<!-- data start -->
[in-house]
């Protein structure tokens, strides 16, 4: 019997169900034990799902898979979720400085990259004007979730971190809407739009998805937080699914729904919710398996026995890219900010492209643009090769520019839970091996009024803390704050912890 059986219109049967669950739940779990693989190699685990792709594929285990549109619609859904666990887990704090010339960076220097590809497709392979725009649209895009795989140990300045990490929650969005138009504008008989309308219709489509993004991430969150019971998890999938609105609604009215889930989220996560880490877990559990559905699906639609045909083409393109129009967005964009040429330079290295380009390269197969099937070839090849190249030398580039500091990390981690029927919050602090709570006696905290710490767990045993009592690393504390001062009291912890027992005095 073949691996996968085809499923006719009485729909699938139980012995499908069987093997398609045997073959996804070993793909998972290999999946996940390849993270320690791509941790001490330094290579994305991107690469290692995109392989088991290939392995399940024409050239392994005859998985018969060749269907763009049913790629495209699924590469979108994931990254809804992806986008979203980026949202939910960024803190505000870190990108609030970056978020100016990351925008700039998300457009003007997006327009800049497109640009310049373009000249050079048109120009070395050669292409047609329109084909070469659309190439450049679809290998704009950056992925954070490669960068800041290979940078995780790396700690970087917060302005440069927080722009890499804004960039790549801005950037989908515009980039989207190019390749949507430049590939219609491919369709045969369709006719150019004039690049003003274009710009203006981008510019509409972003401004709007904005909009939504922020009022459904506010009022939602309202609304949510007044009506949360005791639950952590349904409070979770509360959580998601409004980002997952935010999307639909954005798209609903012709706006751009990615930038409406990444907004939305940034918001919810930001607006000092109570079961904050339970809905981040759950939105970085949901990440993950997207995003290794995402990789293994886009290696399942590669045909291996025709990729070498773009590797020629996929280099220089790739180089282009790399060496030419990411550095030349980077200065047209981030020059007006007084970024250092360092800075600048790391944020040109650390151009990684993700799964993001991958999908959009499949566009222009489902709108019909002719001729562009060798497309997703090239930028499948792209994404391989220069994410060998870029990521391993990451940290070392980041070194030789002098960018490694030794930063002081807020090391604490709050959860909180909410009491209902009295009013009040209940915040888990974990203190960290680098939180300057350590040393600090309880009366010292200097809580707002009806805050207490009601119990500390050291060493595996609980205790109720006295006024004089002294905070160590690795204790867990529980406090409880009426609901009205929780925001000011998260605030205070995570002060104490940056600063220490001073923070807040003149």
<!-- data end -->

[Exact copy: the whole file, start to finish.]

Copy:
[in-house]
């Protein structure tokens, strides 16, 4: 019997169900034990799902898979979720400085990259004007979730971190809407739009998805937080699914729904919710398996026995890219900010492209643009090769520019839970091996009024803390704050912890 059986219109049967669950739940779990693989190699685990792709594929285990549109619609859904666990887990704090010339960076220097590809497709392979725009649209895009795989140990300045990490929650969005138009504008008989309308219709489509993004991430969150019971998890999938609105609604009215889930989220996560880490877990559990559905699906639609045909083409393109129009967005964009040429330079290295380009390269197969099937070839090849190249030398580039500091990390981690029927919050602090709570006696905290710490767990045993009592690393504390001062009291912890027992005095 073949691996996968085809499923006719009485729909699938139980012995499908069987093997398609045997073959996804070993793909998972290999999946996940390849993270320690791509941790001490330094290579994305991107690469290692995109392989088991290939392995399940024409050239392994005859998985018969060749269907763009049913790629495209699924590469979108994931990254809804992806986008979203980026949202939910960024803190505000870190990108609030970056978020100016990351925008700039998300457009003007997006327009800049497109640009310049373009000249050079048109120009070395050669292409047609329109084909070469659309190439450049679809290998704009950056992925954070490669960068800041290979940078995780790396700690970087917060302005440069927080722009890499804004960039790549801005950037989908515009980039989207190019390749949507430049590939219609491919369709045969369709006719150019004039690049003003274009710009203006981008510019509409972003401004709007904005909009939504922020009022459904506010009022939602309202609304949510007044009506949360005791639950952590349904409070979770509360959580998601409004980002997952935010999307639909954005798209609903012709706006751009990615930038409406990444907004939305940034918001919810930001607006000092109570079961904050339970809905981040759950939105970085949901990440993950997207995003290794995402990789293994886009290696399942590669045909291996025709990729070498773009590797020629996929280099220089790739180089282009790399060496030419990411550095030349980077200065047209981030020059007006007084970024250092360092800075600048790391944020040109650390151009990684993700799964993001991958999908959009499949566009222009489902709108019909002719001729562009060798497309997703090239930028499948792209994404391989220069994410060998870029990521391993990451940290070392980041070194030789002098960018490694030794930063002081807020090391604490709050959860909180909410009491209902009295009013009040209940915040888990974990203190960290680098939180300057350590040393600090309880009366010292200097809580707002009806805050207490009601119990500390050291060493595996609980205790109720006295006024004089002294905070160590690795204790867990529980406090409880009426609901009205929780925001000011998260605030205070995570002060104490940056600063220490001073923070807040003149």